Adult fussy eaters: “I’d rather go hungry than eat something I don’t like”

Curtis stone says that parents should let fussy eaters go hungry. But what about fussy eating adults?

Celebrity chef Curtis Stone has divided parents with his controversial advice about fussy eaters, with some agreeing with his tough approach and others claiming that he doesn’t understand the true depth of fussy eating.

While withholding food from fussy eating children might work in some instances, it certainly wouldn’t work with adult fussy eaters.

37 year old Michelle says that she has always been a fussy eater and won’t eat anything she perceives as “soggy.”

“There have been a few awkward social situations where I haven’t been able to eat the dinner a friend has cooked. Recently I was given roast beef mashed potatoes and peas – I can’t stand any of it so just pushed it around a bit,” she says.

“I’d rather go hungry than eat something I don’t like.”

Likewise, Claire says that her 25 year old boyfriend is a fussy eater.

“He won’t eat any vegetables, or anything that’s not processed – he only eats packet noodles and very salty things,” she says.

For Claire, her partners fussy eating is a nightmare, but she can’t force him to eat by withholding food.

Nutritionist Virginnia Thomas notes that there is plenty of evidence to suggest that adult fussy eating is a huge problem in Australia. In fact, she thinks that we all probably know at least one fussy eater.

“Just think about going to dinner with friends and how many times someone says ‘oh I don’t eat…’,” she says.

Thomas says that in some cases, adult fussy eating is a type of disordered eating.

“[Adult fussy eating] can be caused by another disorder such as OCD or an issue with their digestive system where certain foods just don’t sit right.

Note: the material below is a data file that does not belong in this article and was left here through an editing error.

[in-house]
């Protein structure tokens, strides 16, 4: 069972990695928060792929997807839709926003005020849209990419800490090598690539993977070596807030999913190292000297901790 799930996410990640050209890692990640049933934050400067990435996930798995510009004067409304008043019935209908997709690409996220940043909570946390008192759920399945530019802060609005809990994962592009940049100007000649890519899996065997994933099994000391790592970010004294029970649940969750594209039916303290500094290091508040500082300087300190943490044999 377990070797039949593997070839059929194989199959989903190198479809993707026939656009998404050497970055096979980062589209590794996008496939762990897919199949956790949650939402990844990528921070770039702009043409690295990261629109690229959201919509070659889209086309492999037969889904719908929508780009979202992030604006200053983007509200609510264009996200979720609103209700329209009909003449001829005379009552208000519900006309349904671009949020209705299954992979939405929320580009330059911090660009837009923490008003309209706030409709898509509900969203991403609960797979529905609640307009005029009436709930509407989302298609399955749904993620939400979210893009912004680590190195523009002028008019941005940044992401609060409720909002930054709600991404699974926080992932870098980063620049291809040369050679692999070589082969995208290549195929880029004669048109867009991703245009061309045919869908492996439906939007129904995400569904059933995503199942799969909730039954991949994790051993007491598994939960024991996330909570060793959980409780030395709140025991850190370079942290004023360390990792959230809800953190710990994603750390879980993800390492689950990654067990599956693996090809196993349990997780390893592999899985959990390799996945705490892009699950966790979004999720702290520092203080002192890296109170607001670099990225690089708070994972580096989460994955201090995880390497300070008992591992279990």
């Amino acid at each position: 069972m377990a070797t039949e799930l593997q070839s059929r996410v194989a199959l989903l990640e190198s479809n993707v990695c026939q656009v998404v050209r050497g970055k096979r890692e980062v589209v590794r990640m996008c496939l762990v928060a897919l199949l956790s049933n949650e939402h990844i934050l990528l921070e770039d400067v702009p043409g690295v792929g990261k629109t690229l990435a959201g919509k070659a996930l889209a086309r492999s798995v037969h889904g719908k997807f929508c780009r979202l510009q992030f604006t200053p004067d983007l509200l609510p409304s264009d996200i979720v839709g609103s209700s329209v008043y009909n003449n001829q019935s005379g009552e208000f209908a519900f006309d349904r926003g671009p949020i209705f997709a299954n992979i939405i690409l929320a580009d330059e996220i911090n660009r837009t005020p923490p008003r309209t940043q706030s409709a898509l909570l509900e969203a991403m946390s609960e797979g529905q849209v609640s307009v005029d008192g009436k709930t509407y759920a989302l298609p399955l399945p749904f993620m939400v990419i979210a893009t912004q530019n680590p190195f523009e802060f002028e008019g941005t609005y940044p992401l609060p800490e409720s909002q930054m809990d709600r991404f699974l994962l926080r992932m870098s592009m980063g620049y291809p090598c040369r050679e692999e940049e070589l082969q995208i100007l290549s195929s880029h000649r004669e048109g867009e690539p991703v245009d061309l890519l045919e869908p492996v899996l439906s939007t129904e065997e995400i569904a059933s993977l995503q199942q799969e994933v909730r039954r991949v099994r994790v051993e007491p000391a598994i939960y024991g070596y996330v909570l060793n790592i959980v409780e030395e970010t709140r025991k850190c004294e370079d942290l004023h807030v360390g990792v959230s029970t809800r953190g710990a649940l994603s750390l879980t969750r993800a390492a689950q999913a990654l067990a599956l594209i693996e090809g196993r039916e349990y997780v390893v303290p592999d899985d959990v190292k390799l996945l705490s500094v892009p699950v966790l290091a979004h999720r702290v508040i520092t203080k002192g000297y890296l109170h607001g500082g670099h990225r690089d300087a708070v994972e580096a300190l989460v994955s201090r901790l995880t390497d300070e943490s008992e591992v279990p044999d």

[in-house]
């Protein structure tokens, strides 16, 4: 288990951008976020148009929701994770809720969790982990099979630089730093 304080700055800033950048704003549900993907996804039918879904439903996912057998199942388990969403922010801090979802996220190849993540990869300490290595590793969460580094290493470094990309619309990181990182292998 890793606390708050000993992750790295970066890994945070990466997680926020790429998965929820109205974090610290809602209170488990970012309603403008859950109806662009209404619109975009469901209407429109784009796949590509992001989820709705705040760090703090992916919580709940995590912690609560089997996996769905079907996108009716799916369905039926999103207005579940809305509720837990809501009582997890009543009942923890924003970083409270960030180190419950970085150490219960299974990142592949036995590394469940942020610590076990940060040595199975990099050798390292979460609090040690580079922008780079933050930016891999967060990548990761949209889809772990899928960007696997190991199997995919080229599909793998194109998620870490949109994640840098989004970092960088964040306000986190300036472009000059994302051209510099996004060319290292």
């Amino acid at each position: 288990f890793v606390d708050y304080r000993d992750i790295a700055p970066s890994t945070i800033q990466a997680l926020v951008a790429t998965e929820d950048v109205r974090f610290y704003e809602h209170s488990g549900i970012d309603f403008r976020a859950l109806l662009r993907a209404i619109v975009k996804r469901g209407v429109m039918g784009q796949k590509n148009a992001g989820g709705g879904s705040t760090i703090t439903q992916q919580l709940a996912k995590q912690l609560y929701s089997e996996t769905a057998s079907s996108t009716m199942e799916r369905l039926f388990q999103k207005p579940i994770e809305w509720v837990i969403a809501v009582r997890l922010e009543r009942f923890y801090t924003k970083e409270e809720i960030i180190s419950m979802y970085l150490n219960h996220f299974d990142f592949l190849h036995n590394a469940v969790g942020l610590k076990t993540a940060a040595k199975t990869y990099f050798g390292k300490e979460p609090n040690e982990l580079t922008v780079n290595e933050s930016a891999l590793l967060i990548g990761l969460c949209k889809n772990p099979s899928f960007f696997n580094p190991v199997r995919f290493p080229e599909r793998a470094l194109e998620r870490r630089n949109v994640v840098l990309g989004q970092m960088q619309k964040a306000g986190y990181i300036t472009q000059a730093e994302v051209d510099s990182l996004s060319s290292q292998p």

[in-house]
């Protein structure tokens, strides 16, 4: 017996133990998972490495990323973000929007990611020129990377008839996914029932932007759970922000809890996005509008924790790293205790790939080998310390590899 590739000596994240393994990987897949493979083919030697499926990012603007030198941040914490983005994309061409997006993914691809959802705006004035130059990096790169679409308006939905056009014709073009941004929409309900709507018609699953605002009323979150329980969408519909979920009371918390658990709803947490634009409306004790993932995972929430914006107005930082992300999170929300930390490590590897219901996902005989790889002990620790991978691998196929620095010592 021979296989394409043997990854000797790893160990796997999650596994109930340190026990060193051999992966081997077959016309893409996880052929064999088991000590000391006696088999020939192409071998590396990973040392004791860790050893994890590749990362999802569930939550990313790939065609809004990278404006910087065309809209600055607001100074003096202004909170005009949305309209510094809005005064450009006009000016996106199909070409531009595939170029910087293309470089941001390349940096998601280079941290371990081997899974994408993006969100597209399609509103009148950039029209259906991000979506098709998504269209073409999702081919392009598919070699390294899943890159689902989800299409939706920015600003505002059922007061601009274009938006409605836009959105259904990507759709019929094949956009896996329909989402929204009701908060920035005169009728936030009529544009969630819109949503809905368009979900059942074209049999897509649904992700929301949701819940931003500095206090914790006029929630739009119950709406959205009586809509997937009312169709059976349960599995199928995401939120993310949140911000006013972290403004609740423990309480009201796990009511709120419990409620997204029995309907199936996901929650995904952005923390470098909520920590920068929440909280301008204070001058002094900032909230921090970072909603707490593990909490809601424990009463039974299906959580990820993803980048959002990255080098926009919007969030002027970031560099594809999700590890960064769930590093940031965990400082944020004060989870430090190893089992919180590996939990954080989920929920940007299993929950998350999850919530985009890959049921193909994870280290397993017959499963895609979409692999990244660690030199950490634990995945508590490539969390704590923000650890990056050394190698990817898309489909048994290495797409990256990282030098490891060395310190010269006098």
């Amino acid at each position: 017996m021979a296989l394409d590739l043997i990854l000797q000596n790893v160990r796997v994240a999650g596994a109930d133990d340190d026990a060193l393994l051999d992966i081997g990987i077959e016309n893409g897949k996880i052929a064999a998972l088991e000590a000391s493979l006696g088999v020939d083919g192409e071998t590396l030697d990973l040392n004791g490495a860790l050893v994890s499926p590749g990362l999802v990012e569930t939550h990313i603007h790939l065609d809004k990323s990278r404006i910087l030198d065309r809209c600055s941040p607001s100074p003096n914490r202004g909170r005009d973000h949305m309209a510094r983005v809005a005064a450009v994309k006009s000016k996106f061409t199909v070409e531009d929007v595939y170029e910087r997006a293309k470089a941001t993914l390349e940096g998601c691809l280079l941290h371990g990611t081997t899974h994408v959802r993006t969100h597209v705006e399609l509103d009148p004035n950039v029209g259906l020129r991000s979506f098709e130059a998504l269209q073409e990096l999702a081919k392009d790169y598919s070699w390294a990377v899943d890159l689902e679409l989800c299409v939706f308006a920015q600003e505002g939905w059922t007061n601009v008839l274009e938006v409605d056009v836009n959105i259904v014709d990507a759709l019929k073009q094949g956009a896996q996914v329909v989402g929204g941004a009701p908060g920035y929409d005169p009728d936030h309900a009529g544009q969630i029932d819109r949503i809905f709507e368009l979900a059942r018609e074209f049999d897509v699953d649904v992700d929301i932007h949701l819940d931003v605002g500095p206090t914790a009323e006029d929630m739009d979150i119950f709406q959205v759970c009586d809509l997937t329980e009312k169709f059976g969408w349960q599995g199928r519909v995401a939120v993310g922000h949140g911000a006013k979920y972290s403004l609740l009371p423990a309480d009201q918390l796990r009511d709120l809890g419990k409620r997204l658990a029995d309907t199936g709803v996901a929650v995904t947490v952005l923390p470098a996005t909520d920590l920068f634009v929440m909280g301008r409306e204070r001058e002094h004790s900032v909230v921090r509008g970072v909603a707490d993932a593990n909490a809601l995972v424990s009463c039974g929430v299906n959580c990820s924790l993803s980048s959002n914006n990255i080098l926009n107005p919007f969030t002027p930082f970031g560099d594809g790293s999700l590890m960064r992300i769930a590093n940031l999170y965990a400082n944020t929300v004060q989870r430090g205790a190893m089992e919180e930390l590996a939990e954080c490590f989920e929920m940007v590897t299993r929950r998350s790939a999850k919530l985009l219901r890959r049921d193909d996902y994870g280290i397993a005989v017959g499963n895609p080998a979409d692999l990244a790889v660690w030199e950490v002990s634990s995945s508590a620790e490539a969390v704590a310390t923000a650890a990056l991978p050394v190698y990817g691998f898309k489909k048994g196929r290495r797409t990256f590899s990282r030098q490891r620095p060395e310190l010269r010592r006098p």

“If they were fussy as children this can simply carry on into adulthood and negatively impact on relationships,” she explains.

So what is the best way to deal with an adult fussy eater? Thomas says that tacking fussy eating in adults and children is a long slow process. “It is about repeated exposure to the food, it takes us between 7 and 15 times before we like or dislike a food,” she says.

While hiding vegetables is one strategy that works (putting beetroot in a chocolate cake or cauliflower mashed in with the potato) Thomas says that it doesn’t get to the heart of the issue because the person is not aware they are eating it.

Thomas suggests that in some cases, counselling might be useful. “If the avoidance is caused by a previous negative experience such as vomiting after eating the food due to a tummy bug and then always associating the food with being unwell then seeing a counsellor may help,” she says.

Non-fussy eaters might think that picky eating is a bit of a “first world problem”, but some fussy eaters passionately believe that their eating habits are actually a part of a psychological condition that should be taken seriously.

Picky Eating Adults Support (PEAS) is an organisation for people with “different tastes”. They provide an on-line space for fussy eaters to share their stories and have made it their mission to raise awareness about their condition.

PEAS founder Amber hopes that the group will help to normalise picky eating and welcomes newcomers to join the group:

“There are thousands of other people just like you who have issues with food. You don’t have to feel like you are all by yourself anymore.

“No one will shame you or make fun of you here. We are kindred spirits and want to make you feel comfortable,” she promises.

50 year old Julie says that PEAS has helped her to overcome the shame of being a fussy eater.

“My family supports me more. Sometimes it’s still a problem, such as offhand comments,” she says.

“But for the most part I feel accepted now.”

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